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Jennifer Ahern
No abstract text is available yet for this article.
May 2018: American Journal of Public Health
Jerry Menikoff
No abstract text is available yet for this article.
October 1, 2017: JAMA Internal Medicine
Emily J Huang, Ethan X Fang, Daniel F Hanley, Michael Rosenblum
In many randomized controlled trials, the primary analysis focuses on the average treatment effect and does not address whether treatment benefits are widespread or limited to a select few. This problem affects many disease areas, since it stems from how randomized trials, often the gold standard for evaluating treatments, are designed and analyzed. Our goal is to learn about the fraction who benefit from a new treatment using randomized trial data. We consider the case where the outcome is ordinal, with binary outcomes as a special case...
April 1, 2017: Biostatistics
Nancy Krieger, George Davey Smith
'Causal inference', in 21st century epidemiology, has notably come to stand for a specific approach, one focused primarily on counterfactual and potential outcome reasoning and using particular representations, such as directed acyclic graphs (DAGs) and Bayesian causal nets. In this essay, we suggest that in epidemiology no one causal approach should drive the questions asked or delimit what counts as useful evidence. Robust causal inference instead comprises a complex narrative, created by scientists appraising, from diverse perspectives, different strands of evidence produced by myriad methods...
December 1, 2016: International Journal of Epidemiology
Monya Baker
No abstract text is available yet for this article.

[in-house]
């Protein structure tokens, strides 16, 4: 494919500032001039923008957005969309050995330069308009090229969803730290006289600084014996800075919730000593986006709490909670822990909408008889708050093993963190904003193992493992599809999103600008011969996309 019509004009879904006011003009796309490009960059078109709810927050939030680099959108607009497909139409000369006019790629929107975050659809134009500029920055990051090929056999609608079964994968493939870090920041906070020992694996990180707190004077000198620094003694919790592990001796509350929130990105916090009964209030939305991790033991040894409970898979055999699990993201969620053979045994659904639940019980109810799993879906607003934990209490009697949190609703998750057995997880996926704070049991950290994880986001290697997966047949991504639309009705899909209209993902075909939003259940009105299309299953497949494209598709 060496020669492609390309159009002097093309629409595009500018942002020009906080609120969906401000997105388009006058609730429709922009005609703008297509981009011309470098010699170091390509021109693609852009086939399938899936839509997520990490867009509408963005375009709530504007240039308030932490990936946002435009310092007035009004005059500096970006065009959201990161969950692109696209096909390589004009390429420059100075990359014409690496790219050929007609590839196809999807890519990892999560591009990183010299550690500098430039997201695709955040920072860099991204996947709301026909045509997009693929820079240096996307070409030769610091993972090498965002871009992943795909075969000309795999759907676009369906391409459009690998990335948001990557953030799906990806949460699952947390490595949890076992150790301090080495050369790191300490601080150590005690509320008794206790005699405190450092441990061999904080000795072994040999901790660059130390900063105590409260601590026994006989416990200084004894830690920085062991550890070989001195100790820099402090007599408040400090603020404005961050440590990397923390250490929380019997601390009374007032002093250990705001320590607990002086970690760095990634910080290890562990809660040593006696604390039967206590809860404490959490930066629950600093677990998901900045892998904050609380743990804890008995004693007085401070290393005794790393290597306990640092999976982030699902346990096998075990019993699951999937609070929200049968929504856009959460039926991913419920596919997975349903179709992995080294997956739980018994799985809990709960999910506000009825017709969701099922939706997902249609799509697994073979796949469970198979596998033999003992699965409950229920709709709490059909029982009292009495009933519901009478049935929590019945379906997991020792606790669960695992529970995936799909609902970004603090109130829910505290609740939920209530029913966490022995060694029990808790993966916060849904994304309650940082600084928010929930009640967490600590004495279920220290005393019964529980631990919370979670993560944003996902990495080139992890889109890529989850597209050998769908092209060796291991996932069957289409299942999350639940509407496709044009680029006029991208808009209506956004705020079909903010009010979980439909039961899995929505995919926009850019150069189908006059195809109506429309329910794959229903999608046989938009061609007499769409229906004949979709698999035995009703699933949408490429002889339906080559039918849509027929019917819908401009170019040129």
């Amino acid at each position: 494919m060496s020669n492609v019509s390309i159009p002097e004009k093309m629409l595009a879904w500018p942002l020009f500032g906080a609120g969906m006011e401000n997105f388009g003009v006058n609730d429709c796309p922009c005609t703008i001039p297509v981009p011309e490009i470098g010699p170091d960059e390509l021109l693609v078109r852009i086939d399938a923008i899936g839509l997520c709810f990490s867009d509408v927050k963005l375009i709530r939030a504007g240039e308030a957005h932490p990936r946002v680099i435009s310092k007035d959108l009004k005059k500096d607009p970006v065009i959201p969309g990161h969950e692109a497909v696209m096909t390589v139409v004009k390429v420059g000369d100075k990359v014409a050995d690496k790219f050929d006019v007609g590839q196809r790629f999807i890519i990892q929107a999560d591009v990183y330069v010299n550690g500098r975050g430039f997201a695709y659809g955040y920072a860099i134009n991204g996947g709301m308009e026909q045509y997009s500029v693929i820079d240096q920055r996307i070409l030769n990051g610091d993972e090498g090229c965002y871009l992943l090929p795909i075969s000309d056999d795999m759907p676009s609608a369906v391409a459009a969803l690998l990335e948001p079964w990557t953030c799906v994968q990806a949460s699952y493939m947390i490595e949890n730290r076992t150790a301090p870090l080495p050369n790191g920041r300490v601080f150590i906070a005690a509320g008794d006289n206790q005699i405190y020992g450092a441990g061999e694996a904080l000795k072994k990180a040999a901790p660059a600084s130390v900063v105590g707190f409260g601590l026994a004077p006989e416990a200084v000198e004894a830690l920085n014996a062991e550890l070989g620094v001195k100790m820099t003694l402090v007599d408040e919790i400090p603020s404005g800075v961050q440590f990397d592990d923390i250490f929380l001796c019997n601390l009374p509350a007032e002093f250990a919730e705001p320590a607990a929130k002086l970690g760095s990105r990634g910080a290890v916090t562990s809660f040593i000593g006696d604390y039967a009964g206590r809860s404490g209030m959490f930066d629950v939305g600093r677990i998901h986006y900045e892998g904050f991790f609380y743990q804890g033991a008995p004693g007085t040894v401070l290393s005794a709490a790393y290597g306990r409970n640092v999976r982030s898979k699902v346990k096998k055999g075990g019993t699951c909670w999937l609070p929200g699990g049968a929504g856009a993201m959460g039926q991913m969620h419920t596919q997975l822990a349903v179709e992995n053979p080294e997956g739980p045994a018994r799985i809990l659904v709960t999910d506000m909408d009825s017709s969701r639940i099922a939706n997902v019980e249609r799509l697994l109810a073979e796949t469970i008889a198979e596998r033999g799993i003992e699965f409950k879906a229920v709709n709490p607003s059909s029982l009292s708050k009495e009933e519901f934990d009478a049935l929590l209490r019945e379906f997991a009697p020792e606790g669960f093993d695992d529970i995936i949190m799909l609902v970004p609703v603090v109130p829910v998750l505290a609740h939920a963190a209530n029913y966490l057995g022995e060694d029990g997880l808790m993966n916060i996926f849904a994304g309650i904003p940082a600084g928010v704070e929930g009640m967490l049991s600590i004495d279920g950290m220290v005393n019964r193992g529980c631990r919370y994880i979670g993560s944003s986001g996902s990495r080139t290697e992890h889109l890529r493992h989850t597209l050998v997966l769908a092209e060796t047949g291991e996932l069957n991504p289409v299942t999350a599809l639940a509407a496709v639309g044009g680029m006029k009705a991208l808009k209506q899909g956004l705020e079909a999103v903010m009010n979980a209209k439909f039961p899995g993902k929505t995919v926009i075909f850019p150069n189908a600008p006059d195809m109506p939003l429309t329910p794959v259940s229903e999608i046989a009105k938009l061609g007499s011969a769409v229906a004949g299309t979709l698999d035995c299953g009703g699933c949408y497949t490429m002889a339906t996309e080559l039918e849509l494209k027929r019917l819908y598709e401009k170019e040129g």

March 10, 2016: Nature
Mohammad Hassan Murad, Victor M Montori, John P A Ioannidis, Roman Jaeschke, P J Devereaux, Kameshwar Prasad, Ignacio Neumann, Alonso Carrasco-Labra, Thomas Agoritsas, Rose Hatala, Maureen O Meade, Peter Wyer, Deborah J Cook, Gordon Guyatt
Clinical decisions should be based on the totality of the best evidence and not the results of individual studies. When clinicians apply the results of a systematic review or meta-analysis to patient care, they should start by evaluating the credibility of the methods of the systematic review, ie, the extent to which these methods have likely protected against misleading results. Credibility depends on whether the review addressed a sensible clinical question; included an exhaustive literature search; demonstrated reproducibility of the selection and assessment of studies; and presented results in a useful manner...
July 2014: JAMA: the Journal of the American Medical Association
Brian F Mandell
No abstract text is available yet for this article.
March 2015: Cleveland Clinic Journal of Medicine
L Xu, C Q Jiang, C M Schooling, W S Zhang, K K Cheng, T H Lam
BACKGROUND: Impaired liver function has been shown to be associated with incident diabetes. The independent role of the different liver enzymes, including γ-glutamyltransferase (GGT), alanine transaminase (ALT) and aspartate transaminase (AST), has not been addressed properly, taking into account their high collinearity. We used partial least squares (PLS) regression to identify the contribution of ALT, AST and GGT, which appears causally associated with diabetes as a validation factor, to incident diabetes in a South China population where liver impairment and diabetes are common...